Photo by Martin van den Hemel
As the graduating class at Steveston High School prepared for the “real world,” the times were, as musical icon Bob Dylan noted, “a-changin’.”
The year 1968 was particularly tumultuous, with great social unrest and political upheaval. In the U.S., opposition to the Vietnam War was escalating amid calls to end racism, and to honour slain civil rights leader Martin Luther King Jr.
At home, Richmond students forged ahead, their daily routines ranging from participating in or watching floor hockey games at lunch to supporting the Packers in basketball and football—particularly against the rival Richmond Colts.
Gathering at the local McDonald’s and AW was also a practice that has spanned the generations. Other popular hangouts were the Bamboo Grove restaurant, Gassy Jacks Discoteque, the Delta Drive Inn, and the Stardust Roller Rink.
“We also all remembered getting our driver’s licenses,” says Janet McMaster, a member of the grad committee who is helping to plan a 50-year reunion on Sept. 22.
Music also played a big part in their lives, she says. Fans of The Beatles anxiously awaited the release of the Fab Four’s so-called “White Album,” while the seemingly-timeless Rolling Stones and Vancouver-based groups like the Poppy Family, Kentish Steele and The Shantelles, Jason Hoover and The Epics, and The Night Train Revue were also popular with the young adults.
“It seems fitting for the graduates to be celebrating our 50th with a dinner and dance with live music played by Flashback Solid Gold Memories,” says McMaster.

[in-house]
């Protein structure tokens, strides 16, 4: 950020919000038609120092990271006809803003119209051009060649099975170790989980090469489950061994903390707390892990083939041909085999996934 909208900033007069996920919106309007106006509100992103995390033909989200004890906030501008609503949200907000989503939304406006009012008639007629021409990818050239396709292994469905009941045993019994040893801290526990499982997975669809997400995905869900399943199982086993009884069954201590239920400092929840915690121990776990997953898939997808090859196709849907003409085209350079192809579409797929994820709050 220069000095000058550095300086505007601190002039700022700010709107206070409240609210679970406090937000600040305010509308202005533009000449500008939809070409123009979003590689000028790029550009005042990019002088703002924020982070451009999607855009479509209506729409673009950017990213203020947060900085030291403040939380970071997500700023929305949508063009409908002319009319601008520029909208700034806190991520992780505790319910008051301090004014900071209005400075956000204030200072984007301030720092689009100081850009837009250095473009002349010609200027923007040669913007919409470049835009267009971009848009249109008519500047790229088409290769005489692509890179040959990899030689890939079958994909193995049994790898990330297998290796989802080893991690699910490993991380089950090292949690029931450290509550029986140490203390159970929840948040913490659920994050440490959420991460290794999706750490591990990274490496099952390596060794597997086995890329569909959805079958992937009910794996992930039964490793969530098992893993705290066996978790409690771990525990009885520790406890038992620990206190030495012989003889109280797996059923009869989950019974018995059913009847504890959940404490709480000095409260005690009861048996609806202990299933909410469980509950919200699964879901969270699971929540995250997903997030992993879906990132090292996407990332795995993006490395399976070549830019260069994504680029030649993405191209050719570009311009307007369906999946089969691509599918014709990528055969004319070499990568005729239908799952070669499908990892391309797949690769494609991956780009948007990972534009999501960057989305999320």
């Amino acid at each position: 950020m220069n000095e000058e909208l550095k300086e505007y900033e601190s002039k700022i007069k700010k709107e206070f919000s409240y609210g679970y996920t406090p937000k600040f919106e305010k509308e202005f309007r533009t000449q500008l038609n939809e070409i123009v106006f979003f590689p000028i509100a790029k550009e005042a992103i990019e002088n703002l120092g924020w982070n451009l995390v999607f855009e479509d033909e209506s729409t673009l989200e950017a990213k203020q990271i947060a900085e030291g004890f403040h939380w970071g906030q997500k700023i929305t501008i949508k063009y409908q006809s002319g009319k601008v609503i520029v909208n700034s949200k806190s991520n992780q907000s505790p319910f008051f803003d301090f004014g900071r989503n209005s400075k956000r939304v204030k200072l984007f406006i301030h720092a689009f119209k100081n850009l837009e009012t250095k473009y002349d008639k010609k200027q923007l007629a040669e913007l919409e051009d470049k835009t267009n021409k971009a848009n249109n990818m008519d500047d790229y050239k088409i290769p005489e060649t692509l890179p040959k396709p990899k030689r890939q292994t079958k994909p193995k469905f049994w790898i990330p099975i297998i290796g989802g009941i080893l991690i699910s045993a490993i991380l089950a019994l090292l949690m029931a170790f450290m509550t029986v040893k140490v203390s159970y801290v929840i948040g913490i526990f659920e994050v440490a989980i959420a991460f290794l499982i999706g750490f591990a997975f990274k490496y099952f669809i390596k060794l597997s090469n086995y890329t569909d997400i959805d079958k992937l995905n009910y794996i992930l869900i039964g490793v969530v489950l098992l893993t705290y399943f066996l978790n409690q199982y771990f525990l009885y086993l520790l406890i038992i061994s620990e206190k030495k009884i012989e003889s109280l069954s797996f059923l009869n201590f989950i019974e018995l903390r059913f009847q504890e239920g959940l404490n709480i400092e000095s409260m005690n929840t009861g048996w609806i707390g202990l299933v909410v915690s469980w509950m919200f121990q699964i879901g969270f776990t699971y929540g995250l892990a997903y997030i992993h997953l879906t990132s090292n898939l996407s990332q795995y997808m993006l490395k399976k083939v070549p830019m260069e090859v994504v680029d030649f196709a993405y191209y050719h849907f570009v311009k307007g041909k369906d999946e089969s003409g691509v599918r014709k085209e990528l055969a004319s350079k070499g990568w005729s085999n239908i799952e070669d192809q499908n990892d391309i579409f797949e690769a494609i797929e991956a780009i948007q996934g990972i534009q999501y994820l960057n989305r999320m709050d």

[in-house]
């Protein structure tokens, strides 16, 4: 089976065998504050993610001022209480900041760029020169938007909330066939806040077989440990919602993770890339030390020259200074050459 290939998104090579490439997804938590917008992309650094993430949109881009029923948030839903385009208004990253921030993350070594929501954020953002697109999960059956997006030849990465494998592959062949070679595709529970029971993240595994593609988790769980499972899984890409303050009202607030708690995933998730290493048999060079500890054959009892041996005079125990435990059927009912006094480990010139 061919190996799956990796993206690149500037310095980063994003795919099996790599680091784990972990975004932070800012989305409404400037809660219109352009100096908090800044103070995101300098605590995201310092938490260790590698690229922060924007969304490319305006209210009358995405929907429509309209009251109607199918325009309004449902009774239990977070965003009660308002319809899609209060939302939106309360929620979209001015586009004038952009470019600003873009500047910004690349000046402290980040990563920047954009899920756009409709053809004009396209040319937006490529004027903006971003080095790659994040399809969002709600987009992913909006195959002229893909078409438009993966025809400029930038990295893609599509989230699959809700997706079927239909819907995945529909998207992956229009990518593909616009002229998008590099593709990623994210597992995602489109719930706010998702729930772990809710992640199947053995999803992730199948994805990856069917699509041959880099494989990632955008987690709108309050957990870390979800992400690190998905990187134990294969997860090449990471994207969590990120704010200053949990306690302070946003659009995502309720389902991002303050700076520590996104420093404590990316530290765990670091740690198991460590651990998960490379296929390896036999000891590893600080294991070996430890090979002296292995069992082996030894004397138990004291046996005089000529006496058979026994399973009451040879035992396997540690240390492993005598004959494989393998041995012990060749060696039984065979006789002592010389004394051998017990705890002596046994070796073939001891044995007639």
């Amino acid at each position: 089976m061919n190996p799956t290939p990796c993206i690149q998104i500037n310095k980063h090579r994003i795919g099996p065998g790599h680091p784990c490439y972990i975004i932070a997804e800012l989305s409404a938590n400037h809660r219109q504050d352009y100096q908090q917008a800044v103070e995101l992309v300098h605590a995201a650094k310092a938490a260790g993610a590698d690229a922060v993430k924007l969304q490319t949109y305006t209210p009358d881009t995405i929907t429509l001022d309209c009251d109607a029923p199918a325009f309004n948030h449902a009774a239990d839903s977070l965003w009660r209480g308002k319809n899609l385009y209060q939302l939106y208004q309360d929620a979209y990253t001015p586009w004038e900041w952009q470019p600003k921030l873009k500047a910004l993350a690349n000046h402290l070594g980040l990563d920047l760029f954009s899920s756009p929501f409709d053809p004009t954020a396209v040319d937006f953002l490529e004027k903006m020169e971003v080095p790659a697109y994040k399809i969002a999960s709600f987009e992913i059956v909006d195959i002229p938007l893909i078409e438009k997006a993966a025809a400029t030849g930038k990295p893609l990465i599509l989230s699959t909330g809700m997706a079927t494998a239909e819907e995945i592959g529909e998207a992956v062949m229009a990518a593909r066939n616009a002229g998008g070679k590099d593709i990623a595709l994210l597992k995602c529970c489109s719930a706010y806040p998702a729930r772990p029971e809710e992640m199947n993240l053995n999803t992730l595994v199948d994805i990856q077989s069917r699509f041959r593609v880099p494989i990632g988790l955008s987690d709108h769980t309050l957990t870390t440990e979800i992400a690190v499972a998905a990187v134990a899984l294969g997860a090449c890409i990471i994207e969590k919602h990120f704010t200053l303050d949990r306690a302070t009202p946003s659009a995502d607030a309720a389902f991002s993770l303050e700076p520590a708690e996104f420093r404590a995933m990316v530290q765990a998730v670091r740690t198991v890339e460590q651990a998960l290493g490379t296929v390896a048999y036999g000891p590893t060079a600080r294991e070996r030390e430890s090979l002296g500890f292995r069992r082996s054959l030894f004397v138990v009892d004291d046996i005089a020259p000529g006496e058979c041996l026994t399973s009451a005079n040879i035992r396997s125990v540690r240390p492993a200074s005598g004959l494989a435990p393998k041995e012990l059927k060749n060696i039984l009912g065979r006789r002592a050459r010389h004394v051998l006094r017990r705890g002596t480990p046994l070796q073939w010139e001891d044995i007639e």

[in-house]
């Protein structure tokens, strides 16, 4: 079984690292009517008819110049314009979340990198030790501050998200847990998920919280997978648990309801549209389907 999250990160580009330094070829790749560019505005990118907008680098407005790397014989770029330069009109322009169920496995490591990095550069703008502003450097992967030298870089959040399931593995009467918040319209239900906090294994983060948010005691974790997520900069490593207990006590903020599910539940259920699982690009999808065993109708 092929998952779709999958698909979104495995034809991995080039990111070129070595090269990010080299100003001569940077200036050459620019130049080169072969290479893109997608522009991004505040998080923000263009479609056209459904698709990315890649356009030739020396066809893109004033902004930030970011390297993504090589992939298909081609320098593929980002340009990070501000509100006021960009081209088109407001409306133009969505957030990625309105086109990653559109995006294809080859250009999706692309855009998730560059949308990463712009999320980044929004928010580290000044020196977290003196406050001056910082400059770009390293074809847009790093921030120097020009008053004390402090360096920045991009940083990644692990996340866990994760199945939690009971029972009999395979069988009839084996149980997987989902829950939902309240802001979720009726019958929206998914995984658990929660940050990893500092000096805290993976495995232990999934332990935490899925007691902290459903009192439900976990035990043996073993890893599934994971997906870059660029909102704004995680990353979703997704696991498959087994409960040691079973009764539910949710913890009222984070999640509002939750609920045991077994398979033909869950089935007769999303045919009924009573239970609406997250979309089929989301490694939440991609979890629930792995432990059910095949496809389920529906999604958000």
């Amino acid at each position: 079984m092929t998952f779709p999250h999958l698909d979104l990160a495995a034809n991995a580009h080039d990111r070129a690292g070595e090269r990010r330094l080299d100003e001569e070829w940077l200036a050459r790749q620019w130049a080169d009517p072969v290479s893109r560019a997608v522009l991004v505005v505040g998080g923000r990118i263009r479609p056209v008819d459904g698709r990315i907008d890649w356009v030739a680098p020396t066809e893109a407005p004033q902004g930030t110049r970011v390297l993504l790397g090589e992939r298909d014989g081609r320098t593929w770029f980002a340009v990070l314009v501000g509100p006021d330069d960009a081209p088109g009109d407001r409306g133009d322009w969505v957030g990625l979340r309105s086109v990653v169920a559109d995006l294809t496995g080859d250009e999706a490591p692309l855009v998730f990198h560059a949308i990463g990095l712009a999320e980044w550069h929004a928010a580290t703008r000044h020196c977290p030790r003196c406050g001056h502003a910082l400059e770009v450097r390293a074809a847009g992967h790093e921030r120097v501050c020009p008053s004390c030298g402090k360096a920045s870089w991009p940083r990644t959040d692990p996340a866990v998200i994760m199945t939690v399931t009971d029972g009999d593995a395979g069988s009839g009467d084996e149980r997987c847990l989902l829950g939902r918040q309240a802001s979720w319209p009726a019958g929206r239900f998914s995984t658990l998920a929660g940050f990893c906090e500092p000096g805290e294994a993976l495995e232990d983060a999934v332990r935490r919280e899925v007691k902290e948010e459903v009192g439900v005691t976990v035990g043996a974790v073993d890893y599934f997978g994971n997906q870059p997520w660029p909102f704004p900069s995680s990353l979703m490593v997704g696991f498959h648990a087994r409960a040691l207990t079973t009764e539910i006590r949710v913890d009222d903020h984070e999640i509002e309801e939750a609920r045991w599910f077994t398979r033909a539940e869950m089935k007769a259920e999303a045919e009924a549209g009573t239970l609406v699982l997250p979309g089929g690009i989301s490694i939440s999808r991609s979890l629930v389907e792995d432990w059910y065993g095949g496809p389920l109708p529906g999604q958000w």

Billed as “The Last Big Hurrah!,” the reunion at the Pacific Gateway Hotel will give the former Steveston students and their families the chance to reminisce. At present, nearly one third of the 282 graduates have confirmed their attendance.
This will mark the third time the graduates of 1968 have gotten together, following reunions in 2008 and 2013. Plans for the 50th began last July, with the committee members meeting every six weeks to plan and organize the event.
Packer Pride was prevalent in 1968. And attending Steveston High School was a big deal in the lives of the students, remembers McMaster.
“We were very excited to become high schoolers,” she says, whether coming from Hugh Boyd or McRoberts, the two junior highs that fed Steveston at the time.
In the 1960s, Steveston featured only grades 10 through 12. But the Class of 1968 had to spend an extra year at their junior high schools, as the district added Grade 10 to the junior highs in 1966.
“After we stayed that extra year at our respective junior high schools it was finally our time,” McMaster says. “Needless to say we were all very thrilled and excited and many lifelong friendships were formed.”
But, McMaster adds, “we didn’t have any idea what high school would be like. It was quite an adjustment having to deal with lockers, remembering your combination, timetables, bells ringing, breaks between classes and wondering where to go next.”
Despite the challenges they all faced in the late 1960s, one committee member suggested it was more carefree than today. The prevailing thought is that students today face increasing pressure and competition such as enrolling in university, securing a job and being able to afford to live in their community.
But, added another committee member, there are more job opportunities for females in 2018.
“When we graduated in 1968 females became either a teacher, nurse or office worker. Now, females can become whatever they want—from astronaut to pilot to firefighter. And there are more trade occupations available to people, embraced as lifelong career choices both for men and women.”
In addition to dinner and live music, the 50th reunion of the Steveston Class of 1968 will feature a 50/50 draw, door prizes and a slide show of memories. Register at email@example.com or send a cheque for $85 to Dennis Hamade, 11960 Osprey Dr. Richmond, BC V7E 3S6. Net proceeds will go toward a scholarship at Steveston-London Secondary School.